3.) On the third drill we are starting holstered. This can be open, concealed, doesn’t matter. Whatever you are most comfortable with now, do that. Draw and then fire one round on the 6″ circle. Do this about five times. Now we are working on our master grip from the holster, proper draw, sights and trigger press. Take your time and make sure you have good form. Once you do, it’s cool to push some speed to see where your skills fall apart.

4.) On the fourth drill we do something similar to drill 3. The difference is now we fire two rounds. This now begins to work all the skills of drill 3 but also adds recoil management and reacquiring the sights before firing your next round. It is very simple to go super fast and fire one round. It is more difficult to maintain sight picture and cadence when firing multiple rounds on target.

5.) The last official drill is essentially a modified Bill Drill. You will draw from your holster and fire 6 rounds into the 6″ circle. Start slow on this and use your shot timer. What we want to see is a consistent cadence. Your six shots should be evenly spaced apart. You can use a shot timer to check the split time between shots and see how your cadence is. This drill is again stressing follow up shots and sight picture. It also begins to introduce us to acceptable speeds depending on the target size. Larger targets like the 6″ circle are easier to go fast. If you find you can blaze extremely fast on the bigger circle, do the same drill on the smaller one. This is all about pushing our skills and learning to build solid foundations.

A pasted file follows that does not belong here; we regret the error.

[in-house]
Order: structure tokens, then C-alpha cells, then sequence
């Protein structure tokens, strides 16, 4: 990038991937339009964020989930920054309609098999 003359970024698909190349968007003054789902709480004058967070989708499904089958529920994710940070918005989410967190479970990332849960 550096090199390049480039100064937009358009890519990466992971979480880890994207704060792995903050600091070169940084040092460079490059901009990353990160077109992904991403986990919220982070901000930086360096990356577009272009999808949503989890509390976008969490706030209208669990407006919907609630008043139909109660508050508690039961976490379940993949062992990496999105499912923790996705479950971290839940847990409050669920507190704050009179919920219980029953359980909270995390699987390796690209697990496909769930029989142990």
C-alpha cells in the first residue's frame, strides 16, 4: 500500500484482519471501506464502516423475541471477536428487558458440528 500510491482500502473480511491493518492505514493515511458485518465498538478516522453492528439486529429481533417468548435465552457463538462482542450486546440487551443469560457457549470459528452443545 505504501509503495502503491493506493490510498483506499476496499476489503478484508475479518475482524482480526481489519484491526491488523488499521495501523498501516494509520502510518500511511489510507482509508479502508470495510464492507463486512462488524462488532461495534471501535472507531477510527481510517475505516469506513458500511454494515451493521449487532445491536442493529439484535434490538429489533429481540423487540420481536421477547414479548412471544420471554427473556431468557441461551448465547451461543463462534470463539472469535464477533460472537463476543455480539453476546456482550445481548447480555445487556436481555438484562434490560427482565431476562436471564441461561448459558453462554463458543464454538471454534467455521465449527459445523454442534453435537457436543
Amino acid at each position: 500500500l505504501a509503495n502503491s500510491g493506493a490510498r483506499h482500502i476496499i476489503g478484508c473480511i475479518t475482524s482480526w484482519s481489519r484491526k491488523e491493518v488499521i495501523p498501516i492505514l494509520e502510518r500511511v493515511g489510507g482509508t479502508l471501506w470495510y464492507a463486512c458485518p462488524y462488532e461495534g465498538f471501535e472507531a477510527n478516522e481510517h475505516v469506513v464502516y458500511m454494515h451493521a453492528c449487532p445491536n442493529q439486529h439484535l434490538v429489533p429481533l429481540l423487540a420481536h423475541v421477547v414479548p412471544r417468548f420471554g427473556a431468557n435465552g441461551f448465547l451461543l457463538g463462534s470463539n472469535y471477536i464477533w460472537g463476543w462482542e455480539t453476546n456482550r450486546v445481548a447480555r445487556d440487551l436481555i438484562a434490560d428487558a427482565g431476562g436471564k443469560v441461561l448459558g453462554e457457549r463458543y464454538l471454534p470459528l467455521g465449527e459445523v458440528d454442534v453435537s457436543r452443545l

As you finish these drills you’ll probably notice one of three things: You may notice your shots are all over the paper. If your target looks like someone shot at it with a shotgun, don’t get down. Get focused. Figure out where you are losing ground and focus there and dryfire. Practice the skills you are weakest at as often as possible. You may notice acceptable times and accuracy. If you have nice, tight groups on all the drills, congrats! You have a good foundation. However, now you need to speed up. We WANT to see where we fall apart. These drills are not about 100% accuracy. They are about figuring out where your baseline skills are and pushing growth. You may also see some good groups, some misses. This is ideal. A good shooter knows that they have a baseline performance level and they know that at times we need to push this. Growth comes from data logging and practice. Write down your times. Keep notes. Snap a photo on your phone of your target. You may (most likely) suck at first, but over time you will see growth if you stay focused.

In the world of tons of information, it is sometimes hard to find GOOD information. I sincerely hope that at the very least this series of drills helps you stay focused. Build foundations and once you do, seek higher training and follow after others who are ahead of where you are now. I’m personally not a big fan of some of the weird flexing I see on the internet. I think it distracts us from the mission: To become more prepared. To become more proficient. To become an asset in our communities. To live well.

We are all on that journey. Onward.


Download your free paper targets here: https://tatargets.com/paper-targets/

If you would like to check out the full YouTube video showing these drills in action (we highly recommend it), click the video thumbnail below:


Jared Daub

VP of Design/Marketing